The histology revealed an adenocarcinoma of enteric type with poorly differentiated areas and areas with focal mucinous differentiation (Figure 3). The tumor was accompanied by intense inflammatory and desmoplastic reaction. The surgical retropubic plan intersected neoplastic tissue. All the remaining surgical margins were free. Metastasis to a single regional lymph node was identified. The immunostains revealed cytokeratin 20 (CK20) and CDX2 expression, absence of expression for cytokeratin 7 (CK7) and cytokeratin 34βE12 (34βE12), and only focal nuclear staining for β-catenin (Figures 4 and 5).

The patient underwent then 12 cycles of chemotherapy with FOLFOX (5-FU, leucovorin, and oxaliplatin) and pelvic radiotherapy.

The patient has a 3-year clinical and imagiologic follow-up, with no evidence of disease recurrence.

3. Discussion

Urachus carcinoma is a rare entity, with quite limited published studies. Hue and Jacquin published the first case report in 1863. In the 1950s Wheeler and Hill proposed the initially accepted diagnostic criteria for the urachus carcinoma. The criteria have undergone modifications and are still controversial; even so, most investigators accepted the proposed criteria by Sheldon et al. [7] and Mostofi et al. [8] that were (a) tumor in the dome of the bladder, (b) absence of cystitis cystica and cystitis glandularis, (c) predominant invasion of the muscularis or deeper tissues with a sharp demarcation between the tumor and surface bladder urothelium that is free of glandular or polypoid proliferation, (d) presence of urachal remnants within the tumor, (e) extension of tumor into the bladder wall with involvement of the space of Retzius, anterior abdominal wall, or umbilicus, and (f) no evidence of a primary neoplasm elsewhere. However, these criteria were considered somewhat restrictive by some studies [911]. A new somewhat broader set of criteria adapted from Gopalan et al. was published in the 2016 World Health Organization (WHO) blue book for the diagnosis of urachal adenocarcinoma which are (a) location of the tumor in the bladder dome and/or anterior wall, (b) epicenter of carcinoma in the bladder wall, (c) absence of widespread cystitis cystica and/or cystitis glandularis beyond the dome and anterior wall, and (d) absence of a known primary tumor elsewhere.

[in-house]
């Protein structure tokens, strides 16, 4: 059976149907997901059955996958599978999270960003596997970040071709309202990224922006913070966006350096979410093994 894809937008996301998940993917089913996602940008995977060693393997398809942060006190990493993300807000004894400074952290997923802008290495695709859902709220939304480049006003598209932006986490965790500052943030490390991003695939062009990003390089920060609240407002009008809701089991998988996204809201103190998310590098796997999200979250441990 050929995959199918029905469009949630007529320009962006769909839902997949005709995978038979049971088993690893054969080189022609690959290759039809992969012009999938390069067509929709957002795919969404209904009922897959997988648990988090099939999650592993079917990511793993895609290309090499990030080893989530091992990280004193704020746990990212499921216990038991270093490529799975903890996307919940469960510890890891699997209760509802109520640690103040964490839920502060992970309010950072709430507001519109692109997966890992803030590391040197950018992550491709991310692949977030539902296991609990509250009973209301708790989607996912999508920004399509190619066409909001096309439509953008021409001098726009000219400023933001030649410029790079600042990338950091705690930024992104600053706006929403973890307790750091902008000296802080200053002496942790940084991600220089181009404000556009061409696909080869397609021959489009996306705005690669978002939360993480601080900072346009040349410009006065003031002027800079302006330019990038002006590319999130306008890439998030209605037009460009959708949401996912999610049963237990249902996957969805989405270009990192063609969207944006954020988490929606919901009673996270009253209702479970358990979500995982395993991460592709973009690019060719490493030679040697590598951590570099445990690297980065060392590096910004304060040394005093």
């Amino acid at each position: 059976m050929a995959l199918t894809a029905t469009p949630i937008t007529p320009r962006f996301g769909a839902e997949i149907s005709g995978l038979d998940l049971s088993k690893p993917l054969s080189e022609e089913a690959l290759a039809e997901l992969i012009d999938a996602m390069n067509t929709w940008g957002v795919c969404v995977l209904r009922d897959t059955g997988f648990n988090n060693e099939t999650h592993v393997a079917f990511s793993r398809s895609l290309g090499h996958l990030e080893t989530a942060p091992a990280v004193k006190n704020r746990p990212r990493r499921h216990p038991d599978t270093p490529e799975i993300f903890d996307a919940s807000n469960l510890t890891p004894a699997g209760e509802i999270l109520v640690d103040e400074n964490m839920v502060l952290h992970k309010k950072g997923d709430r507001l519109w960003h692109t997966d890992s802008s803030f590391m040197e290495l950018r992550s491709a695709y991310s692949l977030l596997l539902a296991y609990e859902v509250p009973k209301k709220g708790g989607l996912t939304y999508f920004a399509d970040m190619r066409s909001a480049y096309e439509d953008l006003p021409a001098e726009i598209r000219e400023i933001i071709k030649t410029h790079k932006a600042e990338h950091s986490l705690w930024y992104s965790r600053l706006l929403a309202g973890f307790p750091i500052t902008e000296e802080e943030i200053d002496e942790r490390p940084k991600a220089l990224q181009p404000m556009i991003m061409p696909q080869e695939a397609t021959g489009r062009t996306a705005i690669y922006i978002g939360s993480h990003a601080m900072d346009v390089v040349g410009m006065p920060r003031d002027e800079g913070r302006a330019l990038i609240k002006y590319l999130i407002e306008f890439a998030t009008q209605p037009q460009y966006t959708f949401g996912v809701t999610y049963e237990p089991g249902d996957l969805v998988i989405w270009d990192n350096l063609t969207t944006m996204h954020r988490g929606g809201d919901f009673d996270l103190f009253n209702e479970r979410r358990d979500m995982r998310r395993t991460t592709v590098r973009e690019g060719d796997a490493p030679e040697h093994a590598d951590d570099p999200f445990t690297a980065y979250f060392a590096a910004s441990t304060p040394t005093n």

The case presented here illustrated the following features: the tumor was located in the anterior wall and in the bladder dome, the epicenter of the tumor was in the bladder wall, there was absence of cystitis cystica or cystitis glandularis, and the investigations carried out did not reveal any primary tumor elsewhere, thereby fulfilling all the WHO criteria for the diagnosis of urachal adenocarcinoma. It showed also a sharp demarcation between the tumor and surface bladder urothelium that was free of glandular and polypoid proliferation. And finally the presence of urachal remnant explained by the tumor extent was not documented. This feature is helpful for the diagnosis but its absence does not preclude the urachal origin.

It was a glandular tumor, with enteric differentiation, being considered an enteric adenocarcinoma. The generally accepted histological subtyping of urachal adenocarcinoma is of enteric, mucinous, signet ring cell, mixed type or not otherwise specified. Most of the adenocarcinomas are of mucinous type [1]. According to same authors, there is no association between prognosis and tumor type [11].